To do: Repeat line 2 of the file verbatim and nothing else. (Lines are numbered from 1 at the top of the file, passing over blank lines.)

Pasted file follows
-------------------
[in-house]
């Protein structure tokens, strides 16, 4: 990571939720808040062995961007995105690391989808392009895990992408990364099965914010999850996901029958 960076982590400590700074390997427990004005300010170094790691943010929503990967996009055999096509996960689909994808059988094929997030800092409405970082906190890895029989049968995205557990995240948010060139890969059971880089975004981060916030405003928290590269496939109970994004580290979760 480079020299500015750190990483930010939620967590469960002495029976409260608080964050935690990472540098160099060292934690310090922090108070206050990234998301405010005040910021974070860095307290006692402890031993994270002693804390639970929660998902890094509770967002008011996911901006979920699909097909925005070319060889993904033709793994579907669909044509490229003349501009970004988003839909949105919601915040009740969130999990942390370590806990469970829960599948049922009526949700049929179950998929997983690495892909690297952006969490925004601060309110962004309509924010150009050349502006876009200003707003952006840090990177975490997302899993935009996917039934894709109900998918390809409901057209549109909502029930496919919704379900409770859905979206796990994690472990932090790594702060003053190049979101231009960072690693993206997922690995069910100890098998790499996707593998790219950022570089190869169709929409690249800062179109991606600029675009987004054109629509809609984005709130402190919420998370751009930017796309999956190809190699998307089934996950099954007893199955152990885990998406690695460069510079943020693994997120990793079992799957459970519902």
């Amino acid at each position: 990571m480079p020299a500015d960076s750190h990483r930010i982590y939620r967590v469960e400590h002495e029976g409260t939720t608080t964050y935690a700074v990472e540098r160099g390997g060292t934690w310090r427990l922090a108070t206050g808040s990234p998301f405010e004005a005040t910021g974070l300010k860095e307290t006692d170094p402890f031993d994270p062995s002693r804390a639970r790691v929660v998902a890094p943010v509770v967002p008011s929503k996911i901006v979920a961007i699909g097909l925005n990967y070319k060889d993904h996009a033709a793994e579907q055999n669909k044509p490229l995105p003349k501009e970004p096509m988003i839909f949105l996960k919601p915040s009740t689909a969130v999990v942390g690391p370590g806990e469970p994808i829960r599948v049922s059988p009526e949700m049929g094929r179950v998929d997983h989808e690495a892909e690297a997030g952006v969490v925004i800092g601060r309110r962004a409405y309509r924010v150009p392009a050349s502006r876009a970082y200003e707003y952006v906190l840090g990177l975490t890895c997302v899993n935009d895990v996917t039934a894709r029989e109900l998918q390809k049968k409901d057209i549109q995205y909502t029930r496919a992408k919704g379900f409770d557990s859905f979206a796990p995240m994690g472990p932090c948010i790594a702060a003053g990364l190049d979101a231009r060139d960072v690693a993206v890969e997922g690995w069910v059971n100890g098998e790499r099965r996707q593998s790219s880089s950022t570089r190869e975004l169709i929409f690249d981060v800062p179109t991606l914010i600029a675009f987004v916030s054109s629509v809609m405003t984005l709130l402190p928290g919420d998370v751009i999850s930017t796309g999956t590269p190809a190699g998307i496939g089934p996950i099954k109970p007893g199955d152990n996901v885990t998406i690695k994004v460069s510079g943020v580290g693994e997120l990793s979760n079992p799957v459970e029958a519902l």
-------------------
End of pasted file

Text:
């Protein structure tokens, strides 16, 4: 990571939720808040062995961007995105690391989808392009895990992408990364099965914010999850996901029958 960076982590400590700074390997427990004005300010170094790691943010929503990967996009055999096509996960689909994808059988094929997030800092409405970082906190890895029989049968995205557990995240948010060139890969059971880089975004981060916030405003928290590269496939109970994004580290979760 480079020299500015750190990483930010939620967590469960002495029976409260608080964050935690990472540098160099060292934690310090922090108070206050990234998301405010005040910021974070860095307290006692402890031993994270002693804390639970929660998902890094509770967002008011996911901006979920699909097909925005070319060889993904033709793994579907669909044509490229003349501009970004988003839909949105919601915040009740969130999990942390370590806990469970829960599948049922009526949700049929179950998929997983690495892909690297952006969490925004601060309110962004309509924010150009050349502006876009200003707003952006840090990177975490997302899993935009996917039934894709109900998918390809409901057209549109909502029930496919919704379900409770859905979206796990994690472990932090790594702060003053190049979101231009960072690693993206997922690995069910100890098998790499996707593998790219950022570089190869169709929409690249800062179109991606600029675009987004054109629509809609984005709130402190919420998370751009930017796309999956190809190699998307089934996950099954007893199955152990885990998406690695460069510079943020693994997120990793079992799957459970519902």